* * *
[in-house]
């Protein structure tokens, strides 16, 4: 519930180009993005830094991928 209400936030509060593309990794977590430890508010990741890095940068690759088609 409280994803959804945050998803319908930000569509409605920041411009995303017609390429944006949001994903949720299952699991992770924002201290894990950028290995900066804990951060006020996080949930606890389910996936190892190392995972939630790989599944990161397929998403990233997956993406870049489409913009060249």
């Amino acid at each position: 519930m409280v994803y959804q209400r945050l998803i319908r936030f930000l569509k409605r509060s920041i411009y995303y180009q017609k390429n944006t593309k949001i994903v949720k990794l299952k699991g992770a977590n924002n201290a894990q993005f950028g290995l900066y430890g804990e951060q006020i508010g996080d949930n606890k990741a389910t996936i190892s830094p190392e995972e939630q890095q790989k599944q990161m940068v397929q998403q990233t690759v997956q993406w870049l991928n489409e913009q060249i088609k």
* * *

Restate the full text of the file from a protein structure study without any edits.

[in-house]
């Protein structure tokens, strides 16, 4: 519930180009993005830094991928 209400936030509060593309990794977590430890508010990741890095940068690759088609 409280994803959804945050998803319908930000569509409605920041411009995303017609390429944006949001994903949720299952699991992770924002201290894990950028290995900066804990951060006020996080949930606890389910996936190892190392995972939630790989599944990161397929998403990233997956993406870049489409913009060249």
């Amino acid at each position: 519930m409280v994803y959804q209400r945050l998803i319908r936030f930000l569509k409605r509060s920041i411009y995303y180009q017609k390429n944006t593309k949001i994903v949720k990794l299952k699991g992770a977590n924002n201290a894990q993005f950028g290995l900066y430890g804990e951060q006020i508010g996080d949930n606890k990741a389910t996936i190892s830094p190392e995972e939630q890095q790989k599944q990161m940068v397929q998403q990233t690759v997956q993406w870049l991928n489409e913009q060249i088609k």